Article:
T-Mobile And MetroPCS Seek Compatibility

A deal between T-Mobile, the No. 4 mobile carrier, and No. 5 MetroPCS could be announced as early as today if some “significant issues” are “finalized,” according to T-Mobile parent company Deutsche Telekom AG. So what do you get when you “combine two subscale struggling competitors?,” as Macquarie Securities analyst Kevin Smithen puts it. Not a “credible long-term competitor,” he tells the AP.

The deal would add 9.3 million subscribers to T-Mobile’s 33.2 million users -- a figure that has been slipping for eight quarters. The two top-ranking carriers, Verizon and AT&T, had more than 111 million and 105 million subscribers, respectively, as of June 30, according to Sanford C. Bernstein & Co. 

T-Mobile’s proposed acquisition by AT&T was scuttled in the face of a battle with federal regulators. Most stories indicated that this deal should breeze by regulators as it could bolster, rather than stifle, competition. It doesn’t help that, unlike all three of its leading competitors, T-Mobile doesn’t carry Apple iPhone line. Nor does MetroPCS. But naysayers see other problems with a pairing.

“We’ve said it before and we’ll say it again: Combining T-Mobile and MetroPCS -- two carriers with completely incompatible network technologies -- defies reason,” writes GigaOm’s Kevin Fitchard. “According to the financial media, the deal is set to happen, but it will be a disaster in the making.” 

Fitchard points out that T-Mobile is a GSM operator, and MetroPCS uses CDMA. Like different gauge railroad tracks, they are incompatible. Although, as other stories point out, both companies are converging on an LTE standard for faster 4G service, it may take years to make it meaningful operationally, he believes.

“Acquiring MetroPCS would mean that T-Mobile would have to essentially strip the smaller rival of spectrum and convert its customer base to its GSM-W-CDMA-LTE devices,” writes Tero Kuittinen in Forbes, pointing out that a similar dilemma poised by the Sprint-Nextel merger has proved nettlesome.

"A combined T-Mobile and MetroPCS would still be smaller than any of the bigger players (Sprint, AT&T, Verizon) [but] this does not fundamentally change the mobile operator landscape," Gartner analyst Brian Blau tells Arstechnica’s Cyrus Farivar. "[It’s] interesting in that the field becomes less crowded and the combined T-Mobile and MetroPCS could better compete given a stronger customer base."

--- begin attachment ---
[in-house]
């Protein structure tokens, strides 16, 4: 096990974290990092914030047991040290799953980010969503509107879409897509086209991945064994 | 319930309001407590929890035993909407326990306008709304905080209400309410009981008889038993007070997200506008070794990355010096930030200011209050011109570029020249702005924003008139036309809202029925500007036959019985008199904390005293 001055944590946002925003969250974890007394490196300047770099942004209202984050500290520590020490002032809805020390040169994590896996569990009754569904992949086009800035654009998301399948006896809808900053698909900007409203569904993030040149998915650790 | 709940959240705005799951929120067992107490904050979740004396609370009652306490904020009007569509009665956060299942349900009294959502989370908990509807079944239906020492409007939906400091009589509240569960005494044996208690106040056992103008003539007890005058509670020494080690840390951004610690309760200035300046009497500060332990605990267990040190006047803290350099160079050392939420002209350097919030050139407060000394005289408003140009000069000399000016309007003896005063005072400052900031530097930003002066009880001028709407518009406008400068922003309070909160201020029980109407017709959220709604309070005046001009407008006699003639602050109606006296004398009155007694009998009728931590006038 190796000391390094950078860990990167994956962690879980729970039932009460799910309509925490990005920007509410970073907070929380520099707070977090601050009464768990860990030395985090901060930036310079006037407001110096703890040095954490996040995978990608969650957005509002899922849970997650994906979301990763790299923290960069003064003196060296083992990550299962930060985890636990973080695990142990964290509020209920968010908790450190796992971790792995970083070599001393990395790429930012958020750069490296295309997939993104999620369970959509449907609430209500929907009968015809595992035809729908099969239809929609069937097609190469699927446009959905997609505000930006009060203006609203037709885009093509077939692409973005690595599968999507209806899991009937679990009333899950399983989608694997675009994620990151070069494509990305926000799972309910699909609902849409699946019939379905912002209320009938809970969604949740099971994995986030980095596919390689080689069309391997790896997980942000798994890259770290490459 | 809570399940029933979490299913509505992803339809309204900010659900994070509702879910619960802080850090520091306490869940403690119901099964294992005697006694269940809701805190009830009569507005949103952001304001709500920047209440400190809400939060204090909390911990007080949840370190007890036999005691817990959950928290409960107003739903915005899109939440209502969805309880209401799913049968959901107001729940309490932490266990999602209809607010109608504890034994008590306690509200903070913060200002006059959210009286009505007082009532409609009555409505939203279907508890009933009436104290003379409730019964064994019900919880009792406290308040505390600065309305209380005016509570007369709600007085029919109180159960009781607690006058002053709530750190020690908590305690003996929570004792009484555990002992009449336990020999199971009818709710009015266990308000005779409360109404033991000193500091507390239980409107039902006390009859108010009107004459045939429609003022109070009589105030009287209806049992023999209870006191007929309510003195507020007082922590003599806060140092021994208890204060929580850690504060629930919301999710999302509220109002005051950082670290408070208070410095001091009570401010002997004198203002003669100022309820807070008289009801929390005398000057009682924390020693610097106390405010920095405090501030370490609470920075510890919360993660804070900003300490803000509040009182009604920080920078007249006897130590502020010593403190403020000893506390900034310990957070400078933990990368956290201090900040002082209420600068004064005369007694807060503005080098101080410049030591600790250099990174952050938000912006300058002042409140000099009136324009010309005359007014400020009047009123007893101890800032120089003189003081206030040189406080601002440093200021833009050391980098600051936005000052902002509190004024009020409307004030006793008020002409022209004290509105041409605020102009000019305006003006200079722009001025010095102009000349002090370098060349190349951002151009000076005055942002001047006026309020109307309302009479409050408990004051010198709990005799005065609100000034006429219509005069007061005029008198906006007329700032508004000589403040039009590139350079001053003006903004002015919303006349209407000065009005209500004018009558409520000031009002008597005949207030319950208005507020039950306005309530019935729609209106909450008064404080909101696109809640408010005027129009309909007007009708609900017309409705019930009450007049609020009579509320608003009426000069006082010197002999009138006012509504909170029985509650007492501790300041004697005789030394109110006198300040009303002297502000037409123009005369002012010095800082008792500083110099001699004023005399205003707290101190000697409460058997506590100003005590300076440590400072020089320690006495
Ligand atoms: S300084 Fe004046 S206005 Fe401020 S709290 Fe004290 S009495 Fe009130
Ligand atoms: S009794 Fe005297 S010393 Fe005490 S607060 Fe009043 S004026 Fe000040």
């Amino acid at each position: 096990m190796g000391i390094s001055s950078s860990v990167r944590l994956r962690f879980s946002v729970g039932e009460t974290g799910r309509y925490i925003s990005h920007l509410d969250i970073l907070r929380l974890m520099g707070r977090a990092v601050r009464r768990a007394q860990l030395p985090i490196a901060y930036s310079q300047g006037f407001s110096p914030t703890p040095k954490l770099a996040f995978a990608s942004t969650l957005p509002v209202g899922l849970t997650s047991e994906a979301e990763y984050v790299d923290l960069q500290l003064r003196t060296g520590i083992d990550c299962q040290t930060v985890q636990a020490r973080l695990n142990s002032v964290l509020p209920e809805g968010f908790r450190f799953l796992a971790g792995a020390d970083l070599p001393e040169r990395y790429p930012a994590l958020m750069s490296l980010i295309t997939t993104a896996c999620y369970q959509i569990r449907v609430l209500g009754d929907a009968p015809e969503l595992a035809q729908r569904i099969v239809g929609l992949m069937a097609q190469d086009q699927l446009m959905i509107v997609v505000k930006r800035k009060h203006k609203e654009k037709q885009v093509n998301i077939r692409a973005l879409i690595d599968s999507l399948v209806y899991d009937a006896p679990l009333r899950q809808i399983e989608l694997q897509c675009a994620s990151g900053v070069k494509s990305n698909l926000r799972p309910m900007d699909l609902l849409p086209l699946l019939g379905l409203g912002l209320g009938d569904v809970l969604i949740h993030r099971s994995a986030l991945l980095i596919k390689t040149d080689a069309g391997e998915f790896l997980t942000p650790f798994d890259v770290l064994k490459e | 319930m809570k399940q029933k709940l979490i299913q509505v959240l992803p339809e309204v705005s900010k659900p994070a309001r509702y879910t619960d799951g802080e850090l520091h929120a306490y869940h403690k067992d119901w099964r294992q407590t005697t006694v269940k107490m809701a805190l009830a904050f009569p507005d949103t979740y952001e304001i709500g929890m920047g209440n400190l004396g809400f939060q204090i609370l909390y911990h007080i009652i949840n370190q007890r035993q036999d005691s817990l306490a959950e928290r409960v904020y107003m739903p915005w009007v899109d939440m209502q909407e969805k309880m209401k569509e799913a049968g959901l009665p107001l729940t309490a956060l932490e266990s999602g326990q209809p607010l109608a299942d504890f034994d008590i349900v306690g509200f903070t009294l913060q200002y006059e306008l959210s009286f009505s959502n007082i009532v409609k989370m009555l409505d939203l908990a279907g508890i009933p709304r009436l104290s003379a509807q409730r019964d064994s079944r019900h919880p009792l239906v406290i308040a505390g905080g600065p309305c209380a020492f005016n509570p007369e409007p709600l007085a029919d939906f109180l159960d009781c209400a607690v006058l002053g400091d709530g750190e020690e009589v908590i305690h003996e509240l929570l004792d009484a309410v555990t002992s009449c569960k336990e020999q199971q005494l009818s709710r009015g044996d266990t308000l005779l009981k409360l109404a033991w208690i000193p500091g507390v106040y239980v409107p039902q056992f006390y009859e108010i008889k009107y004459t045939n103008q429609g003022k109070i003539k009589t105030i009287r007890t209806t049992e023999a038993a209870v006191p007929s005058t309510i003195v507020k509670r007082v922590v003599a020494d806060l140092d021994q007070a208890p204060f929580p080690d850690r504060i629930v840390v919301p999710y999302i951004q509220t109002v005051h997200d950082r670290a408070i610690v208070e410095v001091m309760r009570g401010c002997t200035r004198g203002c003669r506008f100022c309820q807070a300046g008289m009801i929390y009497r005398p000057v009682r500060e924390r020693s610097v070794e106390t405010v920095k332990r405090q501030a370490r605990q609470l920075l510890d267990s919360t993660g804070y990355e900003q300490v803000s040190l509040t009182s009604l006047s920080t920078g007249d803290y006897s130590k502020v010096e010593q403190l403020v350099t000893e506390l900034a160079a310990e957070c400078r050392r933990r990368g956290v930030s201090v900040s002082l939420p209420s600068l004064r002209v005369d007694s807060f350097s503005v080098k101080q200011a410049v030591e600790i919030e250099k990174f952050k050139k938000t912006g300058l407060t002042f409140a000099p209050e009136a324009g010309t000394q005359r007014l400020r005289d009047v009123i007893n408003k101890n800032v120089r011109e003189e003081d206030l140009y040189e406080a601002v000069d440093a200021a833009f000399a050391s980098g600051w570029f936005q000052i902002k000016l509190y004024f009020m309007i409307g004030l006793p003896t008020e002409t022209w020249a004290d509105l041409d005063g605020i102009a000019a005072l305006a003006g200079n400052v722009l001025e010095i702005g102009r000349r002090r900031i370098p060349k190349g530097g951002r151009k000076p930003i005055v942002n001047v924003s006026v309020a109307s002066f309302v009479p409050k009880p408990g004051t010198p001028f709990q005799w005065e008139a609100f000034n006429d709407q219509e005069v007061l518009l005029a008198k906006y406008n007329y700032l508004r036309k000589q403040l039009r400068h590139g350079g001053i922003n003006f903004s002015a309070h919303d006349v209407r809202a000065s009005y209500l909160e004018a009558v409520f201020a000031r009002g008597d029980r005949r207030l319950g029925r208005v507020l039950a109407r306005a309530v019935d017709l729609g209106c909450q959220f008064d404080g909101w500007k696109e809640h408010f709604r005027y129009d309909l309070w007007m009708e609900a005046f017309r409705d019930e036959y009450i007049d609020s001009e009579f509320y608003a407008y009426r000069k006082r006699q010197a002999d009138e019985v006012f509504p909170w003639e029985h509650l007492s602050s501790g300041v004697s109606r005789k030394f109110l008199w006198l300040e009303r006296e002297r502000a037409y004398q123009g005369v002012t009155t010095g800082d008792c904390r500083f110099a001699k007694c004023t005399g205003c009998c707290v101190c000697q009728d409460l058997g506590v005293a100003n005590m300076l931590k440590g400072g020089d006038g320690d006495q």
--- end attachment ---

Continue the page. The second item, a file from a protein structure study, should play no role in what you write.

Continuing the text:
Indeed, it’s a start. The No. 3 carrier Sprint, for one, with 56 million customers, is going to feel the pounding of hoofs at its heels. "Now Sprint is left at the altar and is facing what is almost certainly a more challenging industry structure," Sanford Bernstein analyst Craig Moffett tells the AP. 

Sprint’s “best remaining option to better compete with larger rivals AT&T and Verizon Wireless may be to buy Leap Wireless, according to Wall Street Access,” and reported by Bloomberg Businessweek’s Brooke Sutherland and Scott Moritz. “It certainly pushes them into a corner,” Wall Street Access’ Tom Burnett tells them. “You can’t be an orphan in this industry. You’ve got to try and save a place at the table, and there’s going to be some movement here.”

Besides acquiring airwaves that eventually will expand its network -- “even if that means being saddled with MetroPCS’s older system for a few years” -- Bloomberg Businessweek’s Olga Kharif divines a long-term benefit from a combination of the carriers that has more to do with financial strategy than anything else, making it all the more desirable to the German-based Deutsche Telekom. “The transaction also could turn Bellevue, Wash.-based T-Mobile into a publicly traded business, potentially making it easier to raise funds or be acquired by another company.”

How’s that? “The combined company could have a U.S. listed stock, which would give Deutsche Telekom a path to eventually sell down its equity in the subsidiary,” explains Anton Troianovski in the Wall Street Journal. Top executives from the companies were reportedly gathering in New York last night to hammer out the deal.

“Precise terms couldn't be learned,” Troianovski writes. “Deutsche Telekom said it would own a majority of shares in the combined company. MetroPCS shareholders could end up owning about 25% of the merged entity, two people familiar with the terms said.”

PC Mag’s Sascha Segan, meanwhile, can think of five reasons off the top of his head why the companies match up well. Three are technological and one has to do with the financial resources of T-Mobile parent Deutsche Telekom. But there’s also marketing. 

“Both MetroPCS and T-Mobile have been pushing low-cost 4G heavily, and both have strong presences in large cities,” Segan says. “A merger wouldn't be a shock to either company's user base or marketing staff, meaning that they'd be able to quickly build on the merged company's resources.”

The Wall Street Journal’s Miriam Gottfried, meanwhile, writes that it “makes sense for T-Mobile's parent, Deutsche Telekom, to bulk up in the U.S. with the deal. It would eliminate a low-cost competitor and give the combined companies 29.5% of the prepaid market, according to Sanford C. Bernstein.”

We’ll be keeping our ringers on for news as it develops today.

Tags: m&a, mobile, telecom
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